As leaders, we often overlook our greatest opportunities to influence that exist in the conversations right in front of us every day. We miss chances to take the lead in relationships. We miss opportunities to initiate discussions in which we could coach, teach, or resolve complexity. Consequently, we are kept awake at night by what results from missing those opportunities to influence the future. Often we operate as if those unintended and unanticipated consequences do not exist.
Whatever you ignore or deny doesn’t go away. It may appear to. But it just resurfaces at some later date with hair on it.
Although we may not know what actions we can take on behalf of all stakeholders to effectively influence the people involved, we can do something to break the vicious cycle of worrying. We can start to notice exactly what conversations we’re in during the day in which we don’t pay attention to our concerns. We can then take advantage of these opportunities to be more “intimate” in our conversations with the individuals concerned.
One founding CEO I was in conversation with a while ago was concerned that one of her young, high-functioning direct reports would not be up to playing the bigger game on the bigger platform they were planning for the company. She had no direct indication from this person that it would be a problem for him—just a sense from comments he’d made that he would be challenged to grow in this way. She was ruminating with me about how he would interpret what was happening and whether he would still see his value as the company grew. Recognizing that talking about it with me wasn’t moving them any closer together, she asked what she could do.
No relationship improves spontaneously. Influence happens when you’re in a conversation.
I invited her to consider first whether she believed in this person’s capacity to grow in this way and to shift his orientation to the future. With her belief in him affirmed, we looked at how she, as a leader, wanted to influence his interpretation of how this change would affect him.
She had her own interpretation, a vision of the future that included him. She could teach him about her vision and invite him into it. Absent this conversation, her concerns would remain hers and hers alone. Nothing would improve.
APPRAISING OR CALIBRATING?
The challenge to having this intimate conversation for the founder would be to get beyond the unintended influence of hierarchical authority so that it wouldn’t stimulate fear in the young man. Everyone needs their job for one reason or another. And no one ever forgets who their boss is. Our concerns about our careers and personal futures won’t disappear overnight. We have too much at stake to not pay attention to rank.
Most people are motivated to not lose the job they have. It’s our job as leaders to transcend the primal fear that our hierarchical authority engenders.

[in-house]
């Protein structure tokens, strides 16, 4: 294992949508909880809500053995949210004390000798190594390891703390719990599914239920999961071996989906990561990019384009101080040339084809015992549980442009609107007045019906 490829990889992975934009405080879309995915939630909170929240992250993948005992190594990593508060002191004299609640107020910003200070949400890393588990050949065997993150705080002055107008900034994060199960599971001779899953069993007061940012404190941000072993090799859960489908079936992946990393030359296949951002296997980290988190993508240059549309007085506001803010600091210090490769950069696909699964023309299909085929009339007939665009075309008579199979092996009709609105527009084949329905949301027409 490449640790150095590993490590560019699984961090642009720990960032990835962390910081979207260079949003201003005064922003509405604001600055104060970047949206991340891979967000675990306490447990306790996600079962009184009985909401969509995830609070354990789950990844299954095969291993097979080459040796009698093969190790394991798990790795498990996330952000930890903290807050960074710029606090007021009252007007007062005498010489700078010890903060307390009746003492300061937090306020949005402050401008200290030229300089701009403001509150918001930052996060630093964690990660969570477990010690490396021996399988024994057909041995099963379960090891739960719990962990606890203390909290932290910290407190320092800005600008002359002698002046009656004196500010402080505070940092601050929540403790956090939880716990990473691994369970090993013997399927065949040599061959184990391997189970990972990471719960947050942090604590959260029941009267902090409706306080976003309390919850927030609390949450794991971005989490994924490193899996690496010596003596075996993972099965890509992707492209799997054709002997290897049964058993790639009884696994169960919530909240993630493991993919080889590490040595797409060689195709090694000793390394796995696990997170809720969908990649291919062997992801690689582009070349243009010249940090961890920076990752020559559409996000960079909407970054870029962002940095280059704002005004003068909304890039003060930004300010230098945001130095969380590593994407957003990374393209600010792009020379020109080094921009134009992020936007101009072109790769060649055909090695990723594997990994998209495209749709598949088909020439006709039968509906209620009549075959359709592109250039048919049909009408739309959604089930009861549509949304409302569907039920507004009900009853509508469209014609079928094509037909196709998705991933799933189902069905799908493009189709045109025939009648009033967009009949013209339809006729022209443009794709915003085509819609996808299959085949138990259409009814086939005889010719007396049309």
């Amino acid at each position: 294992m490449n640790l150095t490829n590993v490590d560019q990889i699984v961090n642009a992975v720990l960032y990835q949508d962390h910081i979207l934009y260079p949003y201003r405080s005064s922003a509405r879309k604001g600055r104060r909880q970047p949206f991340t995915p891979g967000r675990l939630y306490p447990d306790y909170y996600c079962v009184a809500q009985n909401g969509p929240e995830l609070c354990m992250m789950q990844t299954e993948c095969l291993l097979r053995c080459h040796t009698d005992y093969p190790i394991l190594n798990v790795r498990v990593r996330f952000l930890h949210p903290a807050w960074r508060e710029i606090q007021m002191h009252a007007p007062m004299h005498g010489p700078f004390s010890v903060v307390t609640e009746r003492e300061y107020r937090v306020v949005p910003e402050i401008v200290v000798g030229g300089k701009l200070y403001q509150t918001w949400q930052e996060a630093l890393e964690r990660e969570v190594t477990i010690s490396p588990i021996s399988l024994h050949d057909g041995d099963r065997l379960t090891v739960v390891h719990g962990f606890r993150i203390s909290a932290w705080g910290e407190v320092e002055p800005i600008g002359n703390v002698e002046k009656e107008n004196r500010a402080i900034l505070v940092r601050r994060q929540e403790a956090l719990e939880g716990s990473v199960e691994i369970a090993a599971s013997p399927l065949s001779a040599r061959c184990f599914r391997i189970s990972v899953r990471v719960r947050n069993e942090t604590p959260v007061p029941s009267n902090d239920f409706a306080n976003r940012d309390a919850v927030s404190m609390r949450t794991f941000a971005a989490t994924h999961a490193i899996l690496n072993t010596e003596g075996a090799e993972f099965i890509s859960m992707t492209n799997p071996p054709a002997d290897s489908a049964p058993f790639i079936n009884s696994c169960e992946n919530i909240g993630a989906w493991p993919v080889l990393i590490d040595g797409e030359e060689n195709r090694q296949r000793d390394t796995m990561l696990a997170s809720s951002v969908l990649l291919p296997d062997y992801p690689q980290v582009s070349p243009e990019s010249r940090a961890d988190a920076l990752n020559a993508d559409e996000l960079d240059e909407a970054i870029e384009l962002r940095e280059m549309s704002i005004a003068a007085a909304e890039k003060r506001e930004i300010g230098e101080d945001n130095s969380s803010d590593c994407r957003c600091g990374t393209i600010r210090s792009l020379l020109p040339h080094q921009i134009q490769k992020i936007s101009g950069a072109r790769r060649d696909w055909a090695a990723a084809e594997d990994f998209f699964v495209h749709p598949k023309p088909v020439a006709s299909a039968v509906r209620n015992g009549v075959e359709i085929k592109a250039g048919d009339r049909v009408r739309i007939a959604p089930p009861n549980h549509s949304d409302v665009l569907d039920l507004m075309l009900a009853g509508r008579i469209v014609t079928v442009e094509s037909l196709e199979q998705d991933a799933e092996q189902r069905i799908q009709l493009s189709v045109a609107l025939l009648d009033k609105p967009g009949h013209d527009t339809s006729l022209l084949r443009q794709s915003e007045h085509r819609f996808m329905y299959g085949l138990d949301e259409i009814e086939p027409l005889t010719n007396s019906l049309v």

In our work together, the founder and I designed the direct, peer-based conversation she wanted to have with her direct report. She felt that, as his boss, asking him to have any conversation would be intimidating. She sensed there was an implicit expectation that any conversation she initiated would be interpreted as a performance appraisal of sorts. I suggested she start by telling him what the purpose of the conversation would be (what she wanted him to know), rather than avoiding it (for fear of the purpose of the conversation being misinterpreted).
We discussed how this one conversation could open up their relationship, so that she could coach her direct report as situational dynamics played out. By initially declaring that she wanted to talk with him because she believes in him and his value to the organization, she could preempt any concern he might have about his tenure. She could even open up the possibility of his ongoing professional development.
Her commitment going in was to help him prepare for the coming change, and to establish a routine of communication so that when things get predictably messy they would be able to talk about it together. So she also chose to invite him to clarify his expectations of her in the form of support and communication. In this way, they were able to calibrate how they would work together.
INFLUENCE AND LEADERSHIP
It’s not uncommon to have legitimate expectations of our colleagues, but not communicate them clearly. We often look at each other in our roles and automatically expect specific things because “that’s something someone in your role would do.”
Influence comes in sharing what you see, your observations, and interpretations AND inviting other people to share theirs. This is where influence as a leader manifests. It’s not in observing, commenting on, and talking about how we want someone to be different. It’s in talking through our interpretations, visions, and commitments together that we get to the heart of the matter. And the heart of the matter is to be committed to a shared vision of the future–no matter how near or distant.